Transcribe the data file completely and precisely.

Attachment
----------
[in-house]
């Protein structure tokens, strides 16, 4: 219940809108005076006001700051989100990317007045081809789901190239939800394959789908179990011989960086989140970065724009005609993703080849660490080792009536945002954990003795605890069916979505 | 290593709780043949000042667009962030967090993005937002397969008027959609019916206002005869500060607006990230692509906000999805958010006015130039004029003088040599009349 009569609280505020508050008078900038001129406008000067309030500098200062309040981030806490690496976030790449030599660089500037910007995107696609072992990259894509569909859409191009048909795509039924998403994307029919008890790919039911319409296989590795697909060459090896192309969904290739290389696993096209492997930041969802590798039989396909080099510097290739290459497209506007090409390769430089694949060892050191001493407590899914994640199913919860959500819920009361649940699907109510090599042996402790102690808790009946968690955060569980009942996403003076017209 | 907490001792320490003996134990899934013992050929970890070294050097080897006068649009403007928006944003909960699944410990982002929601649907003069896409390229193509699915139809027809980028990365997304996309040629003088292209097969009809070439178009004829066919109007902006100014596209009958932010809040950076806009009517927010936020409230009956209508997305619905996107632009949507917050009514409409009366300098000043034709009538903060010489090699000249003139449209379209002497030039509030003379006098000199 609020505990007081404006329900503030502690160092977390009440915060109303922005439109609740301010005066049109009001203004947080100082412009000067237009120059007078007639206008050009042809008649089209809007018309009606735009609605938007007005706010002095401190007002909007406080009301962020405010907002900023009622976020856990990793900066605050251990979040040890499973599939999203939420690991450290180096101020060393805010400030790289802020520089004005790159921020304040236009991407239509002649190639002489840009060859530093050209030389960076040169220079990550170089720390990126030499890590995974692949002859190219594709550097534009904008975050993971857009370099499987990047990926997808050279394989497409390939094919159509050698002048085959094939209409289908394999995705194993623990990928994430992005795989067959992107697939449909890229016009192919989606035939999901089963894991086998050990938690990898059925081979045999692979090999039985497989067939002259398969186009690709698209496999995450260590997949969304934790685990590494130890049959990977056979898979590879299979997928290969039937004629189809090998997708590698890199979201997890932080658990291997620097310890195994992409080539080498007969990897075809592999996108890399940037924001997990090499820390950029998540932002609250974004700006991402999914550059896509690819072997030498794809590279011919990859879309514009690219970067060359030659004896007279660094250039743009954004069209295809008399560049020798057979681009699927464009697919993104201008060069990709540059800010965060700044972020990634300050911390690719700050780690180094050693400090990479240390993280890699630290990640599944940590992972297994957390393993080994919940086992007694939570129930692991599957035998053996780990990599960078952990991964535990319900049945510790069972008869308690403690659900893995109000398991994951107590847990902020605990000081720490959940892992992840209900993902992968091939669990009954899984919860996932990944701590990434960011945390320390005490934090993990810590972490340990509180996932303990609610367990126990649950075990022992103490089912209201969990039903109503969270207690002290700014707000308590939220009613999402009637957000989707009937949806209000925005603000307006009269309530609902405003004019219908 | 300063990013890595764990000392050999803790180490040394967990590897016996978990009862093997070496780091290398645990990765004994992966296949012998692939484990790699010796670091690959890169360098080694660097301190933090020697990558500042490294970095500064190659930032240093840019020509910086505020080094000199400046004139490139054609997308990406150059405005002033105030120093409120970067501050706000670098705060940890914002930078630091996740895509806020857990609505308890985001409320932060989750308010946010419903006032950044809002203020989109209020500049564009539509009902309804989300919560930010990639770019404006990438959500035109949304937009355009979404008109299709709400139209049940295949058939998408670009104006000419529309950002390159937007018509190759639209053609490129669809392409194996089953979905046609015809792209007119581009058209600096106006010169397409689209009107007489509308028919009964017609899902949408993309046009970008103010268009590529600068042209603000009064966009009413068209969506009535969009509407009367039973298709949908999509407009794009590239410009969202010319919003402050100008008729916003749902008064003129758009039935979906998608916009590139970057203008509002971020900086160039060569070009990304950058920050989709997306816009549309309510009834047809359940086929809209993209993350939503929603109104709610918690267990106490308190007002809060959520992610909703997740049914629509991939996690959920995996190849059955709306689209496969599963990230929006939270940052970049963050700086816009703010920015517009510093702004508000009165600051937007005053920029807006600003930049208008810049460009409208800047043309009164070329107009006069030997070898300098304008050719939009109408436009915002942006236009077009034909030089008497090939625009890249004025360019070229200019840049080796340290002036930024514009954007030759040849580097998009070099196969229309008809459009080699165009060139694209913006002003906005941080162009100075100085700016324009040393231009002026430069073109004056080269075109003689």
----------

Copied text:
[in-house]
């Protein structure tokens, strides 16, 4: 219940809108005076006001700051989100990317007045081809789901190239939800394959789908179990011989960086989140970065724009005609993703080849660490080792009536945002954990003795605890069916979505 | 290593709780043949000042667009962030967090993005937002397969008027959609019916206002005869500060607006990230692509906000999805958010006015130039004029003088040599009349 009569609280505020508050008078900038001129406008000067309030500098200062309040981030806490690496976030790449030599660089500037910007995107696609072992990259894509569909859409191009048909795509039924998403994307029919008890790919039911319409296989590795697909060459090896192309969904290739290389696993096209492997930041969802590798039989396909080099510097290739290459497209506007090409390769430089694949060892050191001493407590899914994640199913919860959500819920009361649940699907109510090599042996402790102690808790009946968690955060569980009942996403003076017209 | 907490001792320490003996134990899934013992050929970890070294050097080897006068649009403007928006944003909960699944410990982002929601649907003069896409390229193509699915139809027809980028990365997304996309040629003088292209097969009809070439178009004829066919109007902006100014596209009958932010809040950076806009009517927010936020409230009956209508997305619905996107632009949507917050009514409409009366300098000043034709009538903060010489090699000249003139449209379209002497030039509030003379006098000199 609020505990007081404006329900503030502690160092977390009440915060109303922005439109609740301010005066049109009001203004947080100082412009000067237009120059007078007639206008050009042809008649089209809007018309009606735009609605938007007005706010002095401190007002909007406080009301962020405010907002900023009622976020856990990793900066605050251990979040040890499973599939999203939420690991450290180096101020060393805010400030790289802020520089004005790159921020304040236009991407239509002649190639002489840009060859530093050209030389960076040169220079990550170089720390990126030499890590995974692949002859190219594709550097534009904008975050993971857009370099499987990047990926997808050279394989497409390939094919159509050698002048085959094939209409289908394999995705194993623990990928994430992005795989067959992107697939449909890229016009192919989606035939999901089963894991086998050990938690990898059925081979045999692979090999039985497989067939002259398969186009690709698209496999995450260590997949969304934790685990590494130890049959990977056979898979590879299979997928290969039937004629189809090998997708590698890199979201997890932080658990291997620097310890195994992409080539080498007969990897075809592999996108890399940037924001997990090499820390950029998540932002609250974004700006991402999914550059896509690819072997030498794809590279011919990859879309514009690219970067060359030659004896007279660094250039743009954004069209295809008399560049020798057979681009699927464009697919993104201008060069990709540059800010965060700044972020990634300050911390690719700050780690180094050693400090990479240390993280890699630290990640599944940590992972297994957390393993080994919940086992007694939570129930692991599957035998053996780990990599960078952990991964535990319900049945510790069972008869308690403690659900893995109000398991994951107590847990902020605990000081720490959940892992992840209900993902992968091939669990009954899984919860996932990944701590990434960011945390320390005490934090993990810590972490340990509180996932303990609610367990126990649950075990022992103490089912209201969990039903109503969270207690002290700014707000308590939220009613999402009637957000989707009937949806209000925005603000307006009269309530609902405003004019219908 | 300063990013890595764990000392050999803790180490040394967990590897016996978990009862093997070496780091290398645990990765004994992966296949012998692939484990790699010796670091690959890169360098080694660097301190933090020697990558500042490294970095500064190659930032240093840019020509910086505020080094000199400046004139490139054609997308990406150059405005002033105030120093409120970067501050706000670098705060940890914002930078630091996740895509806020857990609505308890985001409320932060989750308010946010419903006032950044809002203020989109209020500049564009539509009902309804989300919560930010990639770019404006990438959500035109949304937009355009979404008109299709709400139209049940295949058939998408670009104006000419529309950002390159937007018509190759639209053609490129669809392409194996089953979905046609015809792209007119581009058209600096106006010169397409689209009107007489509308028919009964017609899902949408993309046009970008103010268009590529600068042209603000009064966009009413068209969506009535969009509407009367039973298709949908999509407009794009590239410009969202010319919003402050100008008729916003749902008064003129758009039935979906998608916009590139970057203008509002971020900086160039060569070009990304950058920050989709997306816009549309309510009834047809359940086929809209993209993350939503929603109104709610918690267990106490308190007002809060959520992610909703997740049914629509991939996690959920995996190849059955709306689209496969599963990230929006939270940052970049963050700086816009703010920015517009510093702004508000009165600051937007005053920029807006600003930049208008810049460009409208800047043309009164070329107009006069030997070898300098304008050719939009109408436009915002942006236009077009034909030089008497090939625009890249004025360019070229200019840049080796340290002036930024514009954007030759040849580097998009070099196969229309008809459009080699165009060139694209913006002003906005941080162009100075100085700016324009040393231009002026430069073109004056080269075109003689």